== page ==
M997.63.2 | Trudeau: Care to purchase a little Québécois for next to nothing?
Trudeau: Care to purchase a little Québécois for next to nothing?
1969, 20th century
Ink, crayon and opaque white
20 x 22 cm
Gift of Mme Arlette Hudon
© McCord Museum
Keywords: Cartoon (19139) , Drawing (18637) , drawing (18379) , Federal (334) , Federal-provincial relations (124) , figure (1849) , Liberal Party of Canada (243) , male (1608) , Ottawa (90) , Pierre Elliott Trudeau (92) , Political parties (800) , Politicians (860) , politics (10928) , Politics (1624) , Prime Minister (53) , Provincial (500) , Québec (427) , Québec or Canada political events (600) , Symbolic representation (411)
Keys to History
Prime Minister Pierre Elliott Trudeau is shown in this cartoon as a sleazy door-to-door canvasser willing to sell a little Québécois to English-Canadian voters for next to nothing.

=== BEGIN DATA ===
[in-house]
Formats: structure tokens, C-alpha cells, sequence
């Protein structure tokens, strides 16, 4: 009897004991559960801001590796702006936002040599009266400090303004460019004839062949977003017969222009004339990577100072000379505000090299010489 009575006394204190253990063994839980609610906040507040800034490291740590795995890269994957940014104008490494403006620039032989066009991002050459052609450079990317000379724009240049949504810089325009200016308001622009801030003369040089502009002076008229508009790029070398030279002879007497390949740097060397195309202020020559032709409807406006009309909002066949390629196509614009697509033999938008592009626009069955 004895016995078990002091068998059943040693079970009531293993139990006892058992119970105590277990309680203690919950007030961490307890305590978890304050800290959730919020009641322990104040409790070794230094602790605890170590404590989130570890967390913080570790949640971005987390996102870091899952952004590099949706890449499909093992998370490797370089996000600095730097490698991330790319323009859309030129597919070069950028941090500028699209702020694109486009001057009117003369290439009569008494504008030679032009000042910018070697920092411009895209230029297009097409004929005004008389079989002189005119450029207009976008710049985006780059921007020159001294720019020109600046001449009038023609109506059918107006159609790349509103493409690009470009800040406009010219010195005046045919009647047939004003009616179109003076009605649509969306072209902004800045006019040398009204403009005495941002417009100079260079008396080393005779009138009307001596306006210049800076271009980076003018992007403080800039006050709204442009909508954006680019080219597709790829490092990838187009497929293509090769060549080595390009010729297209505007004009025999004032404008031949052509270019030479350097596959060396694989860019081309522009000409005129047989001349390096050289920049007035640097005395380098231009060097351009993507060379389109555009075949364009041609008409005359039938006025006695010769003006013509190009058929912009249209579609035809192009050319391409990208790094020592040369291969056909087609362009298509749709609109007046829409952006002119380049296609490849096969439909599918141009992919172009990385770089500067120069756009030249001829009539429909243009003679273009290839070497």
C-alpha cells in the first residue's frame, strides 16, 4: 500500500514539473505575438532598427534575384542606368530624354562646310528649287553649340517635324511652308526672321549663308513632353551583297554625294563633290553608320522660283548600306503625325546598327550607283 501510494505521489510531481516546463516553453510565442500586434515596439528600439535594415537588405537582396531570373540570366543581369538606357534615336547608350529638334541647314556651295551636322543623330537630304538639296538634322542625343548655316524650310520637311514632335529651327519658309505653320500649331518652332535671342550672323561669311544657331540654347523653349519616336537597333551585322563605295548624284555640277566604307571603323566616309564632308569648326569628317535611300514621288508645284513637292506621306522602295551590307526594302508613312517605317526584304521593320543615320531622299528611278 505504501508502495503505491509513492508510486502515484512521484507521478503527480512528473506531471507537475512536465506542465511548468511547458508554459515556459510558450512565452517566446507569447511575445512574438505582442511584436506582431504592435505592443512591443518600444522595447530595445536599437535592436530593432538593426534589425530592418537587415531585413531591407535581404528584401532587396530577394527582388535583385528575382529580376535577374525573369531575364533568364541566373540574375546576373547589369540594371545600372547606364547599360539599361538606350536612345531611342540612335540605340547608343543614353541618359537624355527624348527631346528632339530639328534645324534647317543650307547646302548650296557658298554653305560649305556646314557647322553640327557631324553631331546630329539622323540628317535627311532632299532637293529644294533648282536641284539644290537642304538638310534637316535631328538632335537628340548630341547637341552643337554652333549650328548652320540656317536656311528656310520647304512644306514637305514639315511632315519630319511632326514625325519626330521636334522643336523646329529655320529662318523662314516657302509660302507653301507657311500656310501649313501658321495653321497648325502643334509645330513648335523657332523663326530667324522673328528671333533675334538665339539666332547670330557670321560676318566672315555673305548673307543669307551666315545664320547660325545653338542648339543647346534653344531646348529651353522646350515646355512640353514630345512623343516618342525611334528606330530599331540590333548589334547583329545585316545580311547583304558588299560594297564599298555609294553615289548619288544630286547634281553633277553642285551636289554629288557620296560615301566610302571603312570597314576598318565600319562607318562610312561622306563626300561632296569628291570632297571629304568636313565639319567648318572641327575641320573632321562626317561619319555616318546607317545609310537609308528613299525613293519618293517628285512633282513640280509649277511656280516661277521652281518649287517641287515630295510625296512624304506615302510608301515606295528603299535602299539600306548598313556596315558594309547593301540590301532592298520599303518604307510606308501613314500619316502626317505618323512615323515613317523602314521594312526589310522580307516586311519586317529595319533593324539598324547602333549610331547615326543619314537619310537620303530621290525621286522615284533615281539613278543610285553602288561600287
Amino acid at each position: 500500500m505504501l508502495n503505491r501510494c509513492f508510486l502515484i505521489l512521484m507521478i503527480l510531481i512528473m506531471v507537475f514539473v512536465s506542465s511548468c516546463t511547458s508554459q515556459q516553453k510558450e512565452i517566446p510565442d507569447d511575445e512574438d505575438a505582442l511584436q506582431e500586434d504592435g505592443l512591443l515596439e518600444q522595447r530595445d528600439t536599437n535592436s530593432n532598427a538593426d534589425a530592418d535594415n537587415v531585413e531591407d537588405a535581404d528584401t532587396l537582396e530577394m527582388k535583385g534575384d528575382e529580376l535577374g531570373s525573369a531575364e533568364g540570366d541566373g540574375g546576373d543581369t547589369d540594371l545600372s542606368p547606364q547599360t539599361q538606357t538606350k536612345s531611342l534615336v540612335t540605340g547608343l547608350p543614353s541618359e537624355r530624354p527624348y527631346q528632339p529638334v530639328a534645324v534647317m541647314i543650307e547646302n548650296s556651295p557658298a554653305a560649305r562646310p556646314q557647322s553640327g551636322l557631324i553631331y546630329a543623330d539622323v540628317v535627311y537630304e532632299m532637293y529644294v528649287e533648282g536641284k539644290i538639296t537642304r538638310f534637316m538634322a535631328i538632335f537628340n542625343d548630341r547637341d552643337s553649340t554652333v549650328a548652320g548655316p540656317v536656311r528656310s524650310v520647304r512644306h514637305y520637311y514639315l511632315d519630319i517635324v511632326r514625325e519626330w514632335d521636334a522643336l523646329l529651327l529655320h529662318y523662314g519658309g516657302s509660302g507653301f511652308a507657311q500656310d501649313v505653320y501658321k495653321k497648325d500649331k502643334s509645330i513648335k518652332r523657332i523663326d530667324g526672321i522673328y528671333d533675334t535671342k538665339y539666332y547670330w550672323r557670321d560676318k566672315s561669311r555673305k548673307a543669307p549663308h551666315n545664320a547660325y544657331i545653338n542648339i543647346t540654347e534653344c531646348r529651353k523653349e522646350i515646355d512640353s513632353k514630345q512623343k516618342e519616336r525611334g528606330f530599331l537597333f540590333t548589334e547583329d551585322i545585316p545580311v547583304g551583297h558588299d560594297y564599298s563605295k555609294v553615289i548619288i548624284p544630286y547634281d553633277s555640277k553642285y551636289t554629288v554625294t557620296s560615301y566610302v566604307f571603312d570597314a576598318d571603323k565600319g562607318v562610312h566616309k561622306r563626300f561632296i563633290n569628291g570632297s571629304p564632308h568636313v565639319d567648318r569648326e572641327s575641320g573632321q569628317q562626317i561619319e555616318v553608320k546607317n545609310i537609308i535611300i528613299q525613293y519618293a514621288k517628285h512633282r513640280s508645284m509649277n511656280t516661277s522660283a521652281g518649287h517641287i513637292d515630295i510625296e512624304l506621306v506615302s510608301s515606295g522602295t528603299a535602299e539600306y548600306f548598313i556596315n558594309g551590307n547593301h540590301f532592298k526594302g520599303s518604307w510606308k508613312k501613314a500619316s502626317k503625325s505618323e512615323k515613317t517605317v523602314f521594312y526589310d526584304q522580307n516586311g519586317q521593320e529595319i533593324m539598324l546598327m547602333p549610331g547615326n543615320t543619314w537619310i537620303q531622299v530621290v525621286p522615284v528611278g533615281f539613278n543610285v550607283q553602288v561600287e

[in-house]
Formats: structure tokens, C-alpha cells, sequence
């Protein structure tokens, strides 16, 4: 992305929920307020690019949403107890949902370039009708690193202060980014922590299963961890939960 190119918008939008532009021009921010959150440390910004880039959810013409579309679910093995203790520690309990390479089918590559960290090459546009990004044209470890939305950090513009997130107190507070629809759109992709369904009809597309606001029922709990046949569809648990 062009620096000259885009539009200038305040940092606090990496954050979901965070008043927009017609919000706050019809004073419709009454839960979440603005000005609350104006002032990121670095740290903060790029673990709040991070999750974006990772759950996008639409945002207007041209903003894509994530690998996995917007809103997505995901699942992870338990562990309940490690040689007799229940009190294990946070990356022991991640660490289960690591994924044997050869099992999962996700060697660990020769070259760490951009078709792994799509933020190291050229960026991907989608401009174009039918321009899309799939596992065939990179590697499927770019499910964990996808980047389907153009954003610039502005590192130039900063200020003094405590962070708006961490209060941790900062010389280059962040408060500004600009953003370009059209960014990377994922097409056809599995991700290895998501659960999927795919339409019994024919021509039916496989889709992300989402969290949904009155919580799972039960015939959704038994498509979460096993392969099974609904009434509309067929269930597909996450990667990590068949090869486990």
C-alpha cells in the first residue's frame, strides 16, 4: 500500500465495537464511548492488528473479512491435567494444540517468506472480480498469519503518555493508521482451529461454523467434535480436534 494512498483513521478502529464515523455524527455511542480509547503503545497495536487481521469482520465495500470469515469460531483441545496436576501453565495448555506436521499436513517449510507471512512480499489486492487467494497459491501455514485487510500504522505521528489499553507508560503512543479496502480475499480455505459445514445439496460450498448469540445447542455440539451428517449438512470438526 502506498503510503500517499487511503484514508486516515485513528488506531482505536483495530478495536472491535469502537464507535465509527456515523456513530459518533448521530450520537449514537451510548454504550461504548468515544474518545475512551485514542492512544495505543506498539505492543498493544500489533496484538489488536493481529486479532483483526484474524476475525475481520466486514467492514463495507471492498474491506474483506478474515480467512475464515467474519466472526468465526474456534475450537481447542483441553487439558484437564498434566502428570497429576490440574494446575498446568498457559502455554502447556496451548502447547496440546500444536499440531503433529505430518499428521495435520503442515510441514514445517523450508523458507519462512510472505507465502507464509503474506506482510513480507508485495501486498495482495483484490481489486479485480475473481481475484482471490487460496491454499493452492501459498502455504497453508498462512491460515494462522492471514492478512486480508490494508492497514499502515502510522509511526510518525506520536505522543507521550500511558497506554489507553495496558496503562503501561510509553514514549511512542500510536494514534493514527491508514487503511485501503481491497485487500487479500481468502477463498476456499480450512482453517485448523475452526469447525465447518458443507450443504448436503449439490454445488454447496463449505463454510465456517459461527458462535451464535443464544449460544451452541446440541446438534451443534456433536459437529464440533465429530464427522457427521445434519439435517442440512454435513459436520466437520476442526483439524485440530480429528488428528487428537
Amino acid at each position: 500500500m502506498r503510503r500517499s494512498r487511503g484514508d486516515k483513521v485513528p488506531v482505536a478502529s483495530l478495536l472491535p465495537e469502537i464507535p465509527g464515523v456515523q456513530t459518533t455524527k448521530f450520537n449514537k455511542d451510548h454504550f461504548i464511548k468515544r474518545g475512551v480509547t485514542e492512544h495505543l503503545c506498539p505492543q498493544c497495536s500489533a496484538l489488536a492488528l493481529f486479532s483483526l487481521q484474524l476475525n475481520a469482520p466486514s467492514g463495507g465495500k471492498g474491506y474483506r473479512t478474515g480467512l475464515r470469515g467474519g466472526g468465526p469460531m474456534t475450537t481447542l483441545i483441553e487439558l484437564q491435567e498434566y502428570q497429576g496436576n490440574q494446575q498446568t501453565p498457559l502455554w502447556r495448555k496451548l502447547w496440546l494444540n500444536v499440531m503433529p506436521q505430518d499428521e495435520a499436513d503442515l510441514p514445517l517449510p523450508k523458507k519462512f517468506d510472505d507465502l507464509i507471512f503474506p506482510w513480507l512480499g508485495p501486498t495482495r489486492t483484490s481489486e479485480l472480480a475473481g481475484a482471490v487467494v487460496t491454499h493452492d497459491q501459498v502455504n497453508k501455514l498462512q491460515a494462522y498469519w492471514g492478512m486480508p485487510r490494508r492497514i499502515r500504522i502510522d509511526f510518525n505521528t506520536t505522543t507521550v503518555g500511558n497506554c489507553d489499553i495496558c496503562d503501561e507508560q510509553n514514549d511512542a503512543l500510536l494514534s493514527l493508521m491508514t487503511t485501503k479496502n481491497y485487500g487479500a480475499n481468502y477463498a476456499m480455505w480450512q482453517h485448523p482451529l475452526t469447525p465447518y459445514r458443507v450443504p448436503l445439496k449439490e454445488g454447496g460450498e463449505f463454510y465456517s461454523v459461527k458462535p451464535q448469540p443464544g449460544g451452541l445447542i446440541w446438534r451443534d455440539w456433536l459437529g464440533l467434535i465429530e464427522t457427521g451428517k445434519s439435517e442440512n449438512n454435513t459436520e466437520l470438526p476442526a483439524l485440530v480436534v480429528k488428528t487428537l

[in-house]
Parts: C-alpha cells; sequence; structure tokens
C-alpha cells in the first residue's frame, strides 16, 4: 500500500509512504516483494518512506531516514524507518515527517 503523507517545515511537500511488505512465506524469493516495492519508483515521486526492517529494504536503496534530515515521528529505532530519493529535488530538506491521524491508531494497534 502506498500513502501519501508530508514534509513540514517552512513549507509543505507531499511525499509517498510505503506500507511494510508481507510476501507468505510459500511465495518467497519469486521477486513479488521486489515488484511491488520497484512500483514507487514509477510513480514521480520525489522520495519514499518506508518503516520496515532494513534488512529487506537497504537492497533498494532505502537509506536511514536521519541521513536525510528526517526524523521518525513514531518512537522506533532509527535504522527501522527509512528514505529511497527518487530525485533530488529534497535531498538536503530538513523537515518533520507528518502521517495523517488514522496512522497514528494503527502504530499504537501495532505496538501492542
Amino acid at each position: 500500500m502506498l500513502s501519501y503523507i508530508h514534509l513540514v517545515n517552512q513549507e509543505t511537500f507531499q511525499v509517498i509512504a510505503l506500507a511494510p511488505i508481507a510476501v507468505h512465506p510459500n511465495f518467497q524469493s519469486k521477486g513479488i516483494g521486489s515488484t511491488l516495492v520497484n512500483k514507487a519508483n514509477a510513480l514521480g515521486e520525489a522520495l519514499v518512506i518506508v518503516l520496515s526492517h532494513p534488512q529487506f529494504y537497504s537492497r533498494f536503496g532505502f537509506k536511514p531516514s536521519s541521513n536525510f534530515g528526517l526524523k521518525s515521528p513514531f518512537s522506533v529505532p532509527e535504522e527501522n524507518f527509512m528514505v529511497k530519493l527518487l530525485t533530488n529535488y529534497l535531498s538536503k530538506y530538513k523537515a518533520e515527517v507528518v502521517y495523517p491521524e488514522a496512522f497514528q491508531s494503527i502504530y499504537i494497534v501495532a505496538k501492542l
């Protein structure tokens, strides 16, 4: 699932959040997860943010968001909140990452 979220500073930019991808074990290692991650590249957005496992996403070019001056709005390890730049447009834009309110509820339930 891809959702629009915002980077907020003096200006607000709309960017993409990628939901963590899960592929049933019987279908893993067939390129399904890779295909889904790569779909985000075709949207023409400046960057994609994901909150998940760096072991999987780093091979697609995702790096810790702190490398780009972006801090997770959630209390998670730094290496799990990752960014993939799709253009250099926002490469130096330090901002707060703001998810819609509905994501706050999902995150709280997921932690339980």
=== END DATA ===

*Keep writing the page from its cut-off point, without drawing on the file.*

One of the main challenges faced by Trudeau, a Québec politician from Montreal, was to woo English-Canadian voters, who were not necessarily as susceptible to his charms as his fellow Quebeckers were. In the 1972 federal election, the Liberal Party suffered a clear setback in its results outside Québec.
The flag in the cartoon, a Red Ensign that looks like Canada's old flag or the ensigns of Ontario or Manitoba, suggests that the house is the home of an English Canadian.
Pierre Elliott Trudeau ran in five election campaigns as incumbent prime minister or as party leader and thus candidate for the office of prime minister (1968, 1972, 1974, 1979, 1980).
The bulldog bears a striking resemblance to former Conservative Party leader John Diefenbaker, a staunch defender of the Red Ensign, which the Liberals replaced with the Maple Leaf in 1965.